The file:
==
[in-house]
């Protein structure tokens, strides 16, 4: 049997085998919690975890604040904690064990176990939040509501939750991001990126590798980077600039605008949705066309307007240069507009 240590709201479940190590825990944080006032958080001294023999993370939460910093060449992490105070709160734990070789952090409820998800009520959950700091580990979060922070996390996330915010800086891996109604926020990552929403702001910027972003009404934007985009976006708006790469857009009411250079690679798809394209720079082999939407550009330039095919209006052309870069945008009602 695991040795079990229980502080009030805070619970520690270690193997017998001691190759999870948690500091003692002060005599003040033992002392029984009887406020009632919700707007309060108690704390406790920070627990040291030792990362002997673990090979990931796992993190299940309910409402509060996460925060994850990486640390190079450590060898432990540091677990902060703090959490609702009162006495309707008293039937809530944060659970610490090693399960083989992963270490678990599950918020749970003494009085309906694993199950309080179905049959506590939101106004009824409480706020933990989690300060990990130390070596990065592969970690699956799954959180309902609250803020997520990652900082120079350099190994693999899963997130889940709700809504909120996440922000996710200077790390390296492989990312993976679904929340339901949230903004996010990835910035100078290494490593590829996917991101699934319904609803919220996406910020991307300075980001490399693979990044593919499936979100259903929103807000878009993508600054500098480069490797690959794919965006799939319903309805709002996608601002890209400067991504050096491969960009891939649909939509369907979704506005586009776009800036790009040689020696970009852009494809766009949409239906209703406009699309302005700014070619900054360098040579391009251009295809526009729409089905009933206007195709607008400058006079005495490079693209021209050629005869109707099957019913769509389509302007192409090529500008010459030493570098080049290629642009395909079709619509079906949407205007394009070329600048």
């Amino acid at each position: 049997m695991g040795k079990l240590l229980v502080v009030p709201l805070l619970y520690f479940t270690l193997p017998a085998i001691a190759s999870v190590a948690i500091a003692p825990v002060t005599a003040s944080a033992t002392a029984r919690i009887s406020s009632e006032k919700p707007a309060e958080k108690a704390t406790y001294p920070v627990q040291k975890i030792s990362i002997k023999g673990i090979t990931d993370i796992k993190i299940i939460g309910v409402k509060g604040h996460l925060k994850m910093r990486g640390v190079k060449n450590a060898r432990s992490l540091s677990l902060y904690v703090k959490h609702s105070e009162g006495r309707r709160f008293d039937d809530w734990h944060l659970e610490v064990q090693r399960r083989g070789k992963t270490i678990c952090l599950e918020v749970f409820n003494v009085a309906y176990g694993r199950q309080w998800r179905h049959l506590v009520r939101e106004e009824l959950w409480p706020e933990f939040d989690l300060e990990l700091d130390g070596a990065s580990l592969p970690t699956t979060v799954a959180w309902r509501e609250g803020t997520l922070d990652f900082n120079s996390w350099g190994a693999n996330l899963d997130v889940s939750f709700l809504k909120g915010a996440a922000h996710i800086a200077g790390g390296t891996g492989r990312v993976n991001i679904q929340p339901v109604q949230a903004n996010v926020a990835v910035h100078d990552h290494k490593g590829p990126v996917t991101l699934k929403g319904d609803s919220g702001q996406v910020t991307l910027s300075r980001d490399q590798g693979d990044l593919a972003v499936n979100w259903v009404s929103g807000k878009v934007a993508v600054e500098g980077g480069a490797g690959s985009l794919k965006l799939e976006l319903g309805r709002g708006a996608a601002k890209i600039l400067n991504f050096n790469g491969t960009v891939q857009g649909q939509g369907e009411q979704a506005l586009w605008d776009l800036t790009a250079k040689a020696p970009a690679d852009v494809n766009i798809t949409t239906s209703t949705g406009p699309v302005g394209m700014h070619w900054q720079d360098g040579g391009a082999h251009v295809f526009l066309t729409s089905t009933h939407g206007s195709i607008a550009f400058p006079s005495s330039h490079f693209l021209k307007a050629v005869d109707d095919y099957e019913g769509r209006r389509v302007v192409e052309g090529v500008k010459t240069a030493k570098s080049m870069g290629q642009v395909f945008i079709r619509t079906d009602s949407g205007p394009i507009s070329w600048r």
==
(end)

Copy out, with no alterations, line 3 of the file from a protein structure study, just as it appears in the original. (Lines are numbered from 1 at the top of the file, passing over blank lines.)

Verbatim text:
């Amino acid at each position: 049997m695991g040795k079990l240590l229980v502080v009030p709201l805070l619970y520690f479940t270690l193997p017998a085998i001691a190759s999870v190590a948690i500091a003692p825990v002060t005599a003040s944080a033992t002392a029984r919690i009887s406020s009632e006032k919700p707007a309060e958080k108690a704390t406790y001294p920070v627990q040291k975890i030792s990362i002997k023999g673990i090979t990931d993370i796992k993190i299940i939460g309910v409402k509060g604040h996460l925060k994850m910093r990486g640390v190079k060449n450590a060898r432990s992490l540091s677990l902060y904690v703090k959490h609702s105070e009162g006495r309707r709160f008293d039937d809530w734990h944060l659970e610490v064990q090693r399960r083989g070789k992963t270490i678990c952090l599950e918020v749970f409820n003494v009085a309906y176990g694993r199950q309080w998800r179905h049959l506590v009520r939101e106004e009824l959950w409480p706020e933990f939040d989690l300060e990990l700091d130390g070596a990065s580990l592969p970690t699956t979060v799954a959180w309902r509501e609250g803020t997520l922070d990652f900082n120079s996390w350099g190994a693999n996330l899963d997130v889940s939750f709700l809504k909120g915010a996440a922000h996710i800086a200077g790390g390296t891996g492989r990312v993976n991001i679904q929340p339901v109604q949230a903004n996010v926020a990835v910035h100078d990552h290494k490593g590829p990126v996917t991101l699934k929403g319904d609803s919220g702001q996406v910020t991307l910027s300075r980001d490399q590798g693979d990044l593919a972003v499936n979100w259903v009404s929103g807000k878009v934007a993508v600054e500098g980077g480069a490797g690959s985009l794919k965006l799939e976006l319903g309805r709002g708006a996608a601002k890209i600039l400067n991504f050096n790469g491969t960009v891939q857009g649909q939509g369907e009411q979704a506005l586009w605008d776009l800036t790009a250079k040689a020696p970009a690679d852009v494809n766009i798809t949409t239906s209703t949705g406009p699309v302005g394209m700014h070619w900054q720079d360098g040579g391009a082999h251009v295809f526009l066309t729409s089905t009933h939407g206007s195709i607008a550009f400058p006079s005495s330039h490079f693209l021209k307007a050629v005869d109707d095919y099957e019913g769509r209006r389509v302007v192409e052309g090529v500008k010459t240069a030493k570098s080049m870069g290629q642009v395909f945008i079709r619509t079906d009602s949407g205007p394009i507009s070329w600048r």